By Nathaniel Bentz, Mt. St. Mary’s University Class of 2020, Archives Intern/Guest Contributor
My name is Nathaniel Bentz and I am a senior undergraduate student of Mount St. Mary’s University with a history major and English minor; this is my second semester interning at the Daughters of Charity Provincial Archives. During my first project of this Spring 2020 semester, I am processing and numerically labeling documents from Sisters during their service in World War One. I have come across a report about a daring battle and recovery from a German submarine attack. The document transcribes reports of crew members from the attacked oil tanker, known as the S.S. O.B. Jennings, mentioning the first signs of the attack, maneuvers and actions taken to escape the torpedoes and get the crew onto the life boats, interactions with the enemy after the surprise attack, and the events occurring after their rescue and safe return to ally territory.
The Sisters’ service was predominantly on the Italian front of the war. The creation of this report is interesting because—even though the report was typed around late August. The entire document is typed by the captain of the steamboat, S.S. Umbria, Capt. Thomas C. Myers M.R.C., which rescued the soldiers from the bombarded oil tanker. Following Capt. Myers’ transcribed reports of the S.S. O.B. Jennings crew members, he offers an extensive summary about the trip before and after they encountered and rescued those of the S.S. O.B. Jennings; the summary broke down the events day-by-day with some broken down into exact hours. The first crew member of the S.S. O.B. Jennings interviewed is Thomas McCarthy and his statement contains some interesting details about the attack itself, “The first thing [sic] noticed was a torpedo which passed 5 feet astern. A battle ensued continuing two and one half hours with submarine out of sight range 9 miles. Exchange fire, hit the Jennings 15 to 20 times, an explosive shell striking the engine room and causing surrender at 11:15 A.M.”.
Such a siege made by the German submarine sounded impressive—but fortunately there was only one fatality.
The events that occurred next were suspenseful: the Captain of the defeated S.S. O.B. Jennings was able to narrowly escape capture by the German soldiers by disguising himself as a civilian. According to the report, “As the submarine came alongside the German officer asked for the Captain of the Jennings, but was told that he was dead, the Captain having donned civilian attire”.
This daring opportunity for escape did not seem like it would work too well, given that the crew of the S.S. O.B. Jennings was cornered in the sea by their armed enemy with only lifeboats as safety. McCarthy’s report concluded bittersweet; the German submarine decided to record the condition of the S.S. O.B. Jennings following up with more torpedo-firing as the crew of the S.S. O.B Jennings were being rescued by the S.S. Umbria.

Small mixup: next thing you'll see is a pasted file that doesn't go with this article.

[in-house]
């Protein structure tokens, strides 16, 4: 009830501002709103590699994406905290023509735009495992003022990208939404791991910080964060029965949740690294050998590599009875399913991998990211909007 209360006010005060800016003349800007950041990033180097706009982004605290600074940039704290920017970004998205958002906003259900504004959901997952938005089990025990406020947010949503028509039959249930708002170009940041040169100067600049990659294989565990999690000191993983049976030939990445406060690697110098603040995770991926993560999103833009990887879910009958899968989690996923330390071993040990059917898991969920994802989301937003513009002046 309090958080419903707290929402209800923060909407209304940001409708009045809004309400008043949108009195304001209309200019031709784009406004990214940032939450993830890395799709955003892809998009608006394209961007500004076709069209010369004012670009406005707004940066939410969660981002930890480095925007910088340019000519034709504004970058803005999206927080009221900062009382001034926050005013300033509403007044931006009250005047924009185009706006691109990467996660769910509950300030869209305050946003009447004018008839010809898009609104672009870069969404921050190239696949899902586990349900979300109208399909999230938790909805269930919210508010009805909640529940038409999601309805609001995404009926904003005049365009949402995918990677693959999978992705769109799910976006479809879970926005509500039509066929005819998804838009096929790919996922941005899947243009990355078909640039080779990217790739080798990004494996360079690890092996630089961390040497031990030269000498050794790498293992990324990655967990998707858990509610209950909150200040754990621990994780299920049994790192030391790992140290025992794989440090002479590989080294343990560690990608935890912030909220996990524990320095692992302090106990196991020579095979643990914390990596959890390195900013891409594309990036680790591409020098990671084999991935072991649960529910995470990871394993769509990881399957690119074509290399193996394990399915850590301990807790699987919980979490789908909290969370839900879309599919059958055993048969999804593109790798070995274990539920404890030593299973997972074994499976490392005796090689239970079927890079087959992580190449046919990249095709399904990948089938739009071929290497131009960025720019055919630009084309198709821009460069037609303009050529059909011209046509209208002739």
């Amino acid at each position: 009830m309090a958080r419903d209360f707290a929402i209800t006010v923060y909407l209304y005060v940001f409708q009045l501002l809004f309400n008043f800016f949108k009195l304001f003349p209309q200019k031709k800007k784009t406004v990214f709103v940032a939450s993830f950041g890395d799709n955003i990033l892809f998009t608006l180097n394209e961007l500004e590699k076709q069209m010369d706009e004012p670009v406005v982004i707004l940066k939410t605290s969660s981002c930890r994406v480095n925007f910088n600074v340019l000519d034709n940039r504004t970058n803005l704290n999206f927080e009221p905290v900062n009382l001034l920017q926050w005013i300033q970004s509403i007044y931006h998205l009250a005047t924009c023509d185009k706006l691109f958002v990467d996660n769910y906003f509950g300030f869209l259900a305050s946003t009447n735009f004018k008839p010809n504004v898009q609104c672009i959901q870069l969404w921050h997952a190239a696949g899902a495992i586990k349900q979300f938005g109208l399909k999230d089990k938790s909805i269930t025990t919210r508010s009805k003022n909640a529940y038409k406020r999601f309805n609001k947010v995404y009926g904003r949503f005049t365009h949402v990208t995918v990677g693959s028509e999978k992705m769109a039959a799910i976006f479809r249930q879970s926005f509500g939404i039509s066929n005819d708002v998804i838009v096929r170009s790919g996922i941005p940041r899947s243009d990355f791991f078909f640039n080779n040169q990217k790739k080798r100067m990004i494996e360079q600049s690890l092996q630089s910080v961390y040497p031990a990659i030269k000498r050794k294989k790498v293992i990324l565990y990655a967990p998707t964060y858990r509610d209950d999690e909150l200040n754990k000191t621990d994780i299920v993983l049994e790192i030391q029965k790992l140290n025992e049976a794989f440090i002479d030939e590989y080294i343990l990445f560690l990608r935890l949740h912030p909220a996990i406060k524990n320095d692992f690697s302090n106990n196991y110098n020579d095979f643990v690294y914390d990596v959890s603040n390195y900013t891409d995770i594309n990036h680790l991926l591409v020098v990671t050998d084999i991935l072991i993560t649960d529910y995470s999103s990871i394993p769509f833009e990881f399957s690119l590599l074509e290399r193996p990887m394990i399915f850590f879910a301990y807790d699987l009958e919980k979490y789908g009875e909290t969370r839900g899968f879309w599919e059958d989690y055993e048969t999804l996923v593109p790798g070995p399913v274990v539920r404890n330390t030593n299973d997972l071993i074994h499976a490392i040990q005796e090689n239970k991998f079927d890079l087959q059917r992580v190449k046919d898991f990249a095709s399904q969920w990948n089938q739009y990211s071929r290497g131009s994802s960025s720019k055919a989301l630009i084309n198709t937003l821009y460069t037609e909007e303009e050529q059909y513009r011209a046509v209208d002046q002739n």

The next report was told by a soldier by the name of Fred Lebern, who offered a similar report in comparison to McCarthy’s, but with the addition of, “I, being in charge at the time, ordered the helm a starboard, which brought the vessel parallel to the course of the torpedo, causing to pass 5 feet astern”.
This extra detail is fascinating in knowing how close of a call the S.S. O.B Jennings was in at the beginning of the surprise attack by the German submarine. Lebern’s quick thinking was able to both alarm the S.S. O.B. Jennings of an attack while also alarming others to maneuverer the vessel just to the point of barely dodging the power of a torpedo. The other details before and after this command were the same as McCarthy’s report.
The final portion of this typewritten document is a report by a crew member of the S.S. Umbria (presumably by Capt. Myers himself). The detail is strong, covering main moments of the vessel’s whole trip from the state of New York to their destination in Italy. Near the very beginning of this report is the detail about discovering the stranded men of the S.S. O.B. Jennings, hearing their stories and examining their injuries before they were shipped back to the United States. What caught my attention was a small detail in this portion of the report, before the ship sailed it is reported that “Officers and Enlisted men of Unit 102 came from Gen. Hospital No. 2 Baltimore [along with] …the Nurses and Sisters of Charity”.
Even before they arrived in Italy, the nurses were witnessing war and seeing, firsthand, the power of their enemy. After this highlight, the rest of the report goes into detail about the drills they were running, which islands they saw, and which allied ships they sailed near. One of the more interesting details involves seeing allied ships, “we were told [it] was Spain and that we could soon enter the harbor of Gibraltar. It was indeed a beautiful sight. The harbor was filled with ships from all nations of the Allied and Neutral powers, ships of all kinds”.
In the middle of day-to-day life in a Nurse Corps, full of rule changes and regulations, such a sight to describe helps in showcasing how different this document is in comparison to the rest of the invaluable documents of 1918: telegrams and letters regarding pertinent rule changes and enlistments. All documents of this collection are important because they allow researchers to recognize the routines and responsibilities of roles in World War One that most do not initially think of: the role of the nurse. Also, this collection highlights an important moment in world history, and given this, it emphasizes the dedication the Daughters of Charity has on their mission of caring for others in need no matter the setting.